Netflix has taken a major stride towards fulfilling its global ambitions, simultaneously opening shop in more than 130 countries earlier this month.
China, the only major market where the SVOD giant has yet to launch, is going to take more time.
We highlight Netflix’s potential across key markets in Asia-Pacific:
Australia & New Zealand Despite strong local competition from players such as Stan (owned by Nine and Fairfax), Presto (Foxtel and Seven), Neon (Sky TV), and Lightbox (Spark NZ), Netflix has secured an estimated 1.3 million paying subs across Australia and New Zealand almost a year after launch.
This equates to significant penetration in two predominantly English-language markets dominated by high pay-TV Arpus with only a fraction of the titles that Netflix carries in the US.
India It’s very early days in India, especially as SVOD accounts for just 10% of a US$150 million online video market, according to Media Partners Asia (MPA). At the same time, payment infrastructure is poor and broadband penetration remains low.
Nonetheless, 4G and fiber broadband launches from Reliance, Airtel, Idea and Vodafone could dramatically alter the landscape over the next three years. Digital wallets should also scale up significantly.
Netflix’s pricing and content focus implies a niche positioning in a country where Hindi, regional and vernacular content, as well as sports, dominate.
Even within this niche however, MPA estimates that Netflix could land close to 2 million subs within five years. Deeper and broader penetration will require local content partnerships.
The quest for quality local IP will be tough, as leading broadcasters and rights-owners, including Star, Zee, Viacom and Sony, are investing in their own OTT services.
Netflix, however, is set to approach a number of local production houses and content groups.
Indians account for a significant population globally, and Netflix could potentially justify investment in premium Hindi, non-Hindi and mythological programming.
Netflix's full suite of existing content has also yet to hit India. MPA channel checks suggest ~90% of the movies and TV shows available in US have yet to be introduced to Indian audiences.
Korea TVOD windows are popular and attractive in Korea’s highly penetrated pay-TV market, which is dominated by local players such as CJ E&M, JoongAng and SBS.
Netflix currently offers limited Korean content, comprising five TV series and 15 local movie titles.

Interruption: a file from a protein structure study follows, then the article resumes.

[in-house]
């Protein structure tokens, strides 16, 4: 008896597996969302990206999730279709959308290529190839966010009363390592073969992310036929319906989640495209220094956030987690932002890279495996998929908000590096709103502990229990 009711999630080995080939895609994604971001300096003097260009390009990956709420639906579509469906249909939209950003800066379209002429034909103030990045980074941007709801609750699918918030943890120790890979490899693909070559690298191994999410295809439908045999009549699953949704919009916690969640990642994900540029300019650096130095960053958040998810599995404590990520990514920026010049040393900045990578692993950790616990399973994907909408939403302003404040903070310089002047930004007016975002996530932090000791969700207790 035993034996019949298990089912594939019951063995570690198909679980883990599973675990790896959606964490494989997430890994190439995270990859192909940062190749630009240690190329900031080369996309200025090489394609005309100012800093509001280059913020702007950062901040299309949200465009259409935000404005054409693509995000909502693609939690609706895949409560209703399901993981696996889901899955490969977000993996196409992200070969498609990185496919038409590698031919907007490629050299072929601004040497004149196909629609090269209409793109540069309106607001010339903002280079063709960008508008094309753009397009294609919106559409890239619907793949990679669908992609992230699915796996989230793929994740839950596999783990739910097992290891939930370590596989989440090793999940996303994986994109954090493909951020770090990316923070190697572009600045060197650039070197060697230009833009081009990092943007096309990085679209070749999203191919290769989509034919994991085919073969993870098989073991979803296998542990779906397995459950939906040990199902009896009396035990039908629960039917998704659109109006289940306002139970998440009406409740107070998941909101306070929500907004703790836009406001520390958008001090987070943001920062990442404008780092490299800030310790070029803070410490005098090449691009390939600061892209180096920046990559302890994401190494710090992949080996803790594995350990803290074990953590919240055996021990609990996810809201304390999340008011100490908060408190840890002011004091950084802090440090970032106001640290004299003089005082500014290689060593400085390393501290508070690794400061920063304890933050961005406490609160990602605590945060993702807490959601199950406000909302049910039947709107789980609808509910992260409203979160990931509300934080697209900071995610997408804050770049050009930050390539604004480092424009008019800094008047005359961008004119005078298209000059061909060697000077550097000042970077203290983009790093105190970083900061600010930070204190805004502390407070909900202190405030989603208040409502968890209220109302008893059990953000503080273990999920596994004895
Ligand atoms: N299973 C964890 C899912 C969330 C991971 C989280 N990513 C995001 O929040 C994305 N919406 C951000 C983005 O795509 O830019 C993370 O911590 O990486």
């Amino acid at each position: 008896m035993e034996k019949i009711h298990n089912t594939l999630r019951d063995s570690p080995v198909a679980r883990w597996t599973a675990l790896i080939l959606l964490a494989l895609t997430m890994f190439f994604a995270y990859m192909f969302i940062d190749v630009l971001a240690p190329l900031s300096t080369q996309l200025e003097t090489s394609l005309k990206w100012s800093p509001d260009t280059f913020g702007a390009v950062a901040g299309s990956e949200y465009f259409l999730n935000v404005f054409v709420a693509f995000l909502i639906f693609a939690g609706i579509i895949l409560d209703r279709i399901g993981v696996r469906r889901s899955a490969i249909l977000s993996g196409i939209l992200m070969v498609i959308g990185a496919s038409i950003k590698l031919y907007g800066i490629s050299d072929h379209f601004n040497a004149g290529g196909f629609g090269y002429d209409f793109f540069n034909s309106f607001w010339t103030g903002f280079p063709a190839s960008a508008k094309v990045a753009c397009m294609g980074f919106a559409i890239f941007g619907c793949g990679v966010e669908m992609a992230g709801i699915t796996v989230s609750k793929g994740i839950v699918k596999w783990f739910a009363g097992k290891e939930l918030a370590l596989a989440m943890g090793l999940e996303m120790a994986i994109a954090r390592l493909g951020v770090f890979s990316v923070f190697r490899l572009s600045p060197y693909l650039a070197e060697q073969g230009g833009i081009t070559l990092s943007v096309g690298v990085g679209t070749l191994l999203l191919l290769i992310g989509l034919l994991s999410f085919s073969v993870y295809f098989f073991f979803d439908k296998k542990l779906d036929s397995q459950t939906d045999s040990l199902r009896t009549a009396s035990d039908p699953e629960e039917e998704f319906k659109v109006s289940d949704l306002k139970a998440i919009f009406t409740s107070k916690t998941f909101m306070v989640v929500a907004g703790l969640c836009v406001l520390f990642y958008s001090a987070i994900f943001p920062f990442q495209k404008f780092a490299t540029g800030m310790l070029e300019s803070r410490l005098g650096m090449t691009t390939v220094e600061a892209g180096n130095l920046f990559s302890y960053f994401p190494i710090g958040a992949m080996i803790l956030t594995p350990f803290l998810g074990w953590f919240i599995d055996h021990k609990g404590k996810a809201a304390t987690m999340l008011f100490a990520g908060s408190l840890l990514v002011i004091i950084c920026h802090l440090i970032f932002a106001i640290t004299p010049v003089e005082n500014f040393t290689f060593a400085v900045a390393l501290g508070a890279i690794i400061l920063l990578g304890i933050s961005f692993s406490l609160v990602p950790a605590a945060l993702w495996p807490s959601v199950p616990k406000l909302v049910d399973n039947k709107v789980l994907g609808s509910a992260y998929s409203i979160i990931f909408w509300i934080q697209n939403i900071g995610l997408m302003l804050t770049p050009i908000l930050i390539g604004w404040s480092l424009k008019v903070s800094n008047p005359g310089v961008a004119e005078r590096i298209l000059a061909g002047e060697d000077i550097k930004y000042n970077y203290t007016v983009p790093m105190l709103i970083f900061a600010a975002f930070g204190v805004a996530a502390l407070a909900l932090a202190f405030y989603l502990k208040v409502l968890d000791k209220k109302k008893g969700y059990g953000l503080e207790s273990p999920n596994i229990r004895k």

As expected, negotiations with most broadcast and pay-TV networks have proved frustrating but there are ongoing discussions with local producers as well as one to two major content groups.
Japan Since launch last September, Netflix has made slow progress in terms of paid subs although the company has tied up with Fuji Media and Yoshimoto Kogyo to produce and distribute original local content.
Netflix chief content officer Ted Sarandos has indicated that non-Japanese content has performed surprisingly well, accounting for 40-50% of overall viewing.
Southeast Asia In some of these markets, telco integration is the easy part.
In Singapore, both Singtel and StarHub recently announced set-top box and online partnerships with Netflix.
Such alliances are also likely with telco and, in certain cases, pay-TV players in Hong Kong, Malaysia, and Thailand.
Indonesia and the Philippines, we suspect, will be more challenging as telco video integration plans will be a lot cheaper and aimed at the mass demographic, which in Indonesia in particular, is anchored to local content.
Localization is however on the cards in Indonesia, where Netflix has already started to acquire movies and recent releases for global distribution targeting the AB demo.
Thailand, meanwhile, is already home to several local SVOD plays with existing US content deals such as Doonee, Hollywood HD and Primetime, adding another hurdle for Netflix.
Netflix’s current offer in Southeast Asia and Hong Kong is complicated by the paucity of its current library and the fact that it’s licensed some key titles to pay channels (i.e. House of Cards to RTL-CBS).
That said, a marketing boost from telcos could help Netflix secure reasonable penetration in Singapore and other markets with high broadband penetration and pay-TV Arpus, as more of its library comes online.